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Chelsea at Crunch Gym

Forty Weeks of Fitness!

Chelsea, our pregnancy fitness expert, is a certified personal trainer at Crunch gym in San Francisco, California. She gave birth to her daughter, Madeira Re, in July 2006. Read more

Eating for Two


Iron is an essential component of proteins found in red blood cells that transport oxygen to tissues, and it is also essential for the regulation of cell growth and differentiation. Extra iron is needed during pregnancy because your blood volume increases 40 to 50 percent to support your growing fetus. A woman who is not pregnant absorbs about 10 percent of the iron contained in the food she eats; but a pregnant womanís body absorbs up to twice as much. The Recommended Daily Dietary Allowance (RDA) of iron for pregnant and lactating women is 27 mg a day. Good sources of iron include meat (especially liver and other organs), egg yolks, and legumes. However, the average American diet does not contain enough iron to meet these requirements, so many pregnant women are encouraged to take a daily iron supplement of 30 to 60 milligrams.

Inadequate iron levels can cause anemia, which decreases your ability to fight off infection and tolerate hemorrhaging during childbirth. It has also been suggested that pica, the craving for substances with little or no nutritional value (such as dirt, clay, starch, and ice), may be associated with iron deficiency. According to the National Research council, as many as 50 percent of the pregnant women attending southern health department clinics ate clay. Eating these substances may take the place of nutritionally valuable foods; and many pica substances, such as starch, are high in calories and may contribute to obesity. In addition, some pica substances (such as charcoal, air fresheners, and mothballs) contain toxic substances, which can interfere with the absorption of minerals. Although it is not known whether anemia is the cause or effect of pica, the craving abates when the anemia is corrected.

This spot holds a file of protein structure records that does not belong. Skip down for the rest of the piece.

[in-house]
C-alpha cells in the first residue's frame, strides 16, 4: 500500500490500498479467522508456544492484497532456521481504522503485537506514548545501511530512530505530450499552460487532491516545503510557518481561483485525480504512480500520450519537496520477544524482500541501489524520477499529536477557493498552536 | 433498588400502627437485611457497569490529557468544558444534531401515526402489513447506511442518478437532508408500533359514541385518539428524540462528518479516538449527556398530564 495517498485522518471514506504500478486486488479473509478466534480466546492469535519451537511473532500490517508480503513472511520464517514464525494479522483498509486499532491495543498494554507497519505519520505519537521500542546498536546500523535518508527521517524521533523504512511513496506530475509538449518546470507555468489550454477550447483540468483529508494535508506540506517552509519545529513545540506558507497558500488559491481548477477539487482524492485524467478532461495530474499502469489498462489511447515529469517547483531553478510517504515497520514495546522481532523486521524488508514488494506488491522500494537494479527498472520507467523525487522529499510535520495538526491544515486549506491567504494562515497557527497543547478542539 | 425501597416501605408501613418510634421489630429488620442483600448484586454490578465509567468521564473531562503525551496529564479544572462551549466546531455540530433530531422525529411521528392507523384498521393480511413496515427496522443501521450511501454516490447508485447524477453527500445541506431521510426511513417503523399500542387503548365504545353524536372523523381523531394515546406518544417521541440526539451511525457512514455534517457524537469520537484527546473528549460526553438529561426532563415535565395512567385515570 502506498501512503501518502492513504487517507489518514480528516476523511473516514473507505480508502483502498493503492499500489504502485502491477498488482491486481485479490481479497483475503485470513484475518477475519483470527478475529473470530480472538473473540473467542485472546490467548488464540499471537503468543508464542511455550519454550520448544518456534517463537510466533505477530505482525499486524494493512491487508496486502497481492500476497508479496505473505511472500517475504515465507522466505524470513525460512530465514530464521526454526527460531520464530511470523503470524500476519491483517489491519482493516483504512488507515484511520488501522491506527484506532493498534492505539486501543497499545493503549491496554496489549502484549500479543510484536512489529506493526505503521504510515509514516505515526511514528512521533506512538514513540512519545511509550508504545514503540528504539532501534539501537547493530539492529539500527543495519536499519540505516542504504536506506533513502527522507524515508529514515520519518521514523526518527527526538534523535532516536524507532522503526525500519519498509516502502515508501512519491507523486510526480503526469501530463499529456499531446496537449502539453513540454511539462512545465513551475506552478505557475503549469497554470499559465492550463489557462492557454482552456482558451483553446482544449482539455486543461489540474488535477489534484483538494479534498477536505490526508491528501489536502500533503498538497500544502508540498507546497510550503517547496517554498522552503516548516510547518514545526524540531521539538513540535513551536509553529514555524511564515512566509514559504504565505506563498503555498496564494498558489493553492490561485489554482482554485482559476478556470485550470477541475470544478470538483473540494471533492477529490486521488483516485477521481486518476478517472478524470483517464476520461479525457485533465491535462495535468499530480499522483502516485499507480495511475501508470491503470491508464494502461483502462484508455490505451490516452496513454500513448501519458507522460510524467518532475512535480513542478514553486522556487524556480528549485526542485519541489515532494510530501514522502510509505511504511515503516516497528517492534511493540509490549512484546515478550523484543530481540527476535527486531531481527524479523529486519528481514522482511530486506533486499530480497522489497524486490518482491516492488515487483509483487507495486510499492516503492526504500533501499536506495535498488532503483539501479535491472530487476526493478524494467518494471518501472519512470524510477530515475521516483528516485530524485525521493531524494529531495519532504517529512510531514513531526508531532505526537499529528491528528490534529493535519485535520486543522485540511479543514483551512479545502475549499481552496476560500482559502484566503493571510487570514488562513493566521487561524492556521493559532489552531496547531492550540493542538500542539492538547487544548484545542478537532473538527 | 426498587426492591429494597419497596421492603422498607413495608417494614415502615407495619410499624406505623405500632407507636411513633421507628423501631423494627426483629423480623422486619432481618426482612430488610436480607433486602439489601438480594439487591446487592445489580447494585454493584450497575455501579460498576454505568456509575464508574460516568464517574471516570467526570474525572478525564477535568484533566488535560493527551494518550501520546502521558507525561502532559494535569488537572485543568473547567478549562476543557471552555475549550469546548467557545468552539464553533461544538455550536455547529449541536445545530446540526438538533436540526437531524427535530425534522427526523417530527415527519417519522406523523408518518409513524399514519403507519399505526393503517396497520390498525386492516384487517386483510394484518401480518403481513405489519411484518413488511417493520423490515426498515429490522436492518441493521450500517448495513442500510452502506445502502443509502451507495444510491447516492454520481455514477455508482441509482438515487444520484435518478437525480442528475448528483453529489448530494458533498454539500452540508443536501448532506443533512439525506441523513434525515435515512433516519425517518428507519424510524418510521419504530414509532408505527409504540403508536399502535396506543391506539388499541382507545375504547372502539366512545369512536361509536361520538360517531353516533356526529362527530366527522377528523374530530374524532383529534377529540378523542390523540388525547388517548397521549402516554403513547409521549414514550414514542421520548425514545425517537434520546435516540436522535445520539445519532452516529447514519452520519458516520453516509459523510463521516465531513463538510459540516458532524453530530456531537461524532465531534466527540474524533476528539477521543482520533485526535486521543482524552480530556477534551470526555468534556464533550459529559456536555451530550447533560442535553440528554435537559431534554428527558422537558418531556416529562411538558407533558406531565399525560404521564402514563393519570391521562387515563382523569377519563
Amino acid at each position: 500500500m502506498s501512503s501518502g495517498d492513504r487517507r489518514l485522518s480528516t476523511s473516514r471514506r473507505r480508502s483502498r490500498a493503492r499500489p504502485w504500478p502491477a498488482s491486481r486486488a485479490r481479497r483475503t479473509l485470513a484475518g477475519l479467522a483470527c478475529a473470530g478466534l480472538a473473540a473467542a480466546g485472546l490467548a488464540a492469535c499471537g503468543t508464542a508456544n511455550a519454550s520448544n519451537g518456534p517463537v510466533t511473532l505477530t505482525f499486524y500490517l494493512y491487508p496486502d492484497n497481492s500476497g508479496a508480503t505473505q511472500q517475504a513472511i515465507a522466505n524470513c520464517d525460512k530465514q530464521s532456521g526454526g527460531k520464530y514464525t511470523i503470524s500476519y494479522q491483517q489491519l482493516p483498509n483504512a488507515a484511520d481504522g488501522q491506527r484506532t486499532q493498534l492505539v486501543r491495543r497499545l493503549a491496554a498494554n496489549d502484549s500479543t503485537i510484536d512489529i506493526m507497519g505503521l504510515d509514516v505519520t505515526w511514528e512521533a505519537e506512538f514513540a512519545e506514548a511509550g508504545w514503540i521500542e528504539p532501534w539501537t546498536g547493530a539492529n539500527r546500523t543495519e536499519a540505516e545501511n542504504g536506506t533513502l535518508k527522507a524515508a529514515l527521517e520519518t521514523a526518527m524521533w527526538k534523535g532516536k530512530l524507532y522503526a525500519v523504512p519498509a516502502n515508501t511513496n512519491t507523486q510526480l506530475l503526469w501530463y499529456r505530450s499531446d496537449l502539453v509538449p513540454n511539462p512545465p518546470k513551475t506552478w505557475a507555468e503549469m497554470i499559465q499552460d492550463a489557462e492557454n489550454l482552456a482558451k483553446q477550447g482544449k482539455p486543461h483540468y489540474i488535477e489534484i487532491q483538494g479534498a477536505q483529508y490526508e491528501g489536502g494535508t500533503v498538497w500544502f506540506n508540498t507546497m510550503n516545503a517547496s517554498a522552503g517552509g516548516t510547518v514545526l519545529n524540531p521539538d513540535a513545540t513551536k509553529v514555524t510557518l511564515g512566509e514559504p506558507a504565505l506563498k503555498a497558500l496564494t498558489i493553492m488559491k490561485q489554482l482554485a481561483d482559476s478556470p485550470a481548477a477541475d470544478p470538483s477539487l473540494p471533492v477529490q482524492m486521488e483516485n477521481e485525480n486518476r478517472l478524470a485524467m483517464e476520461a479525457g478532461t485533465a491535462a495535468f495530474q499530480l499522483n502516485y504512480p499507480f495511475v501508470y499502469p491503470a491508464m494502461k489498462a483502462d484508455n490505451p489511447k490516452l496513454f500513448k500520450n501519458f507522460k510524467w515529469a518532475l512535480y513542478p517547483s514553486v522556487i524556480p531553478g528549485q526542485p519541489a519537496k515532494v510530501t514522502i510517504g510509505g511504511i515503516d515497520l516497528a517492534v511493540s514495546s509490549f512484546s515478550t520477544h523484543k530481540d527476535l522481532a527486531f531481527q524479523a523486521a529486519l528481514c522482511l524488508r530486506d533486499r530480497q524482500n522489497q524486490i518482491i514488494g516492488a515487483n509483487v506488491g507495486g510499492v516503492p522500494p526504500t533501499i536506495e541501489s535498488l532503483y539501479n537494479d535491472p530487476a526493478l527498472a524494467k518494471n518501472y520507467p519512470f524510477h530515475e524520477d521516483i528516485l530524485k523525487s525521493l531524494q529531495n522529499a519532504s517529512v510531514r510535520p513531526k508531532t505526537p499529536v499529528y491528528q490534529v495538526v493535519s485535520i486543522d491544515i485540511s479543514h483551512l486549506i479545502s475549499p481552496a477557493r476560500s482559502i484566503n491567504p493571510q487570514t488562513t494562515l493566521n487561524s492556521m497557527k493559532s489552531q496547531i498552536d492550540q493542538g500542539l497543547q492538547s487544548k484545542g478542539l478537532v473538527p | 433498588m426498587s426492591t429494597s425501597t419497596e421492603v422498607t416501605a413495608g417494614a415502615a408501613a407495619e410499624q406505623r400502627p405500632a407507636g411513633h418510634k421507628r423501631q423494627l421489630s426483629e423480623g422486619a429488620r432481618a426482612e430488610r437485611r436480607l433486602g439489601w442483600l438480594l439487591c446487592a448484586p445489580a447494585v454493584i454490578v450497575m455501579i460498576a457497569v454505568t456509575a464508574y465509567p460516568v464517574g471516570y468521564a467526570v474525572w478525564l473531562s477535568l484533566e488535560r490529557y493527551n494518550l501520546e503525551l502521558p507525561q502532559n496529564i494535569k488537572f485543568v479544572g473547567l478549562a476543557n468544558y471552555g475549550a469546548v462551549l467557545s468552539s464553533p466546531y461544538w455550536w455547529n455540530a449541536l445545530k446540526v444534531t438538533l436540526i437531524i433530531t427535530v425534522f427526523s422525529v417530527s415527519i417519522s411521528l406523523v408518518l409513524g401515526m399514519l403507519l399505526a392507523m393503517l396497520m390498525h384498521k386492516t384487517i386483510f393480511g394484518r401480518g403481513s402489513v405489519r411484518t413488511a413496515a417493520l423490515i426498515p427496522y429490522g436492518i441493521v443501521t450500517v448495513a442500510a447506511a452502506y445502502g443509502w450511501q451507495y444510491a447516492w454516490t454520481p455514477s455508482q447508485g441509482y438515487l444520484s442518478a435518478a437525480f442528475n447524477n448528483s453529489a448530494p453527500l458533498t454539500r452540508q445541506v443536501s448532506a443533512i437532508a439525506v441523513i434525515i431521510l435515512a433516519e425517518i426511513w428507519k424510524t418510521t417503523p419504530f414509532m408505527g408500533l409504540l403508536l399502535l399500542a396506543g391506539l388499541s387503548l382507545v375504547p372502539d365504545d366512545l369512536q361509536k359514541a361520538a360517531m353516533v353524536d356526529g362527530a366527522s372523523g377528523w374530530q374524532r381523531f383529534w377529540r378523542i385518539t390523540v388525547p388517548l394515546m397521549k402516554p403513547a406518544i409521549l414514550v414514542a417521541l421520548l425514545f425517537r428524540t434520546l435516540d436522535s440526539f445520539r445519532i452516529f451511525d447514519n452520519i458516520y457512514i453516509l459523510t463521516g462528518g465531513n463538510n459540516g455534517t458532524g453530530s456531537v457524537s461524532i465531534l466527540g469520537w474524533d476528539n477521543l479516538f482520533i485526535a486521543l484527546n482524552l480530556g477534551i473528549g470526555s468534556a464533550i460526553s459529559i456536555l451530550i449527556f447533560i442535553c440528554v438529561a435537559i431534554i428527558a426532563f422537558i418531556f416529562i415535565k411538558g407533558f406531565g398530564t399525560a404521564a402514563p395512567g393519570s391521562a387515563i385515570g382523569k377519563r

Folic Acid

Pregnancy doubles a woman's need for folate (folic acid or folacin), yet folic acid absorption may be impaired by hormonal changes during pregnancy. Repeated studies have shown that women who consume 400 micrograms (0.4 milligrams) daily prior to conception and during early pregnancy reduce the risk that their baby will be born with a serious neural tube defect (a birth defect involving incomplete development of the brain and spinal cord) by up to 70 percent. Doctors and scientists still aren't completely sure why folic acid has such a profound effect on the prevention of neural tube defects, but they do know that it is crucial in the development of DNA, cell growth and development, as well as tissue formation.

You can get additional folate by eating more green leafy vegetables, certain fruits, and liver and other organ meats. Because folic acid is crucial to cell multiplication, the fetus's needs are met before those of the mother; therefore, pregnant women are at an increased risk of folate deficiency. Severe folate deficiency can result in a condition called megaloblastic anemia, in which the mother's heart, liver and spleen become enlarged and the life of the fetus may be threatened.

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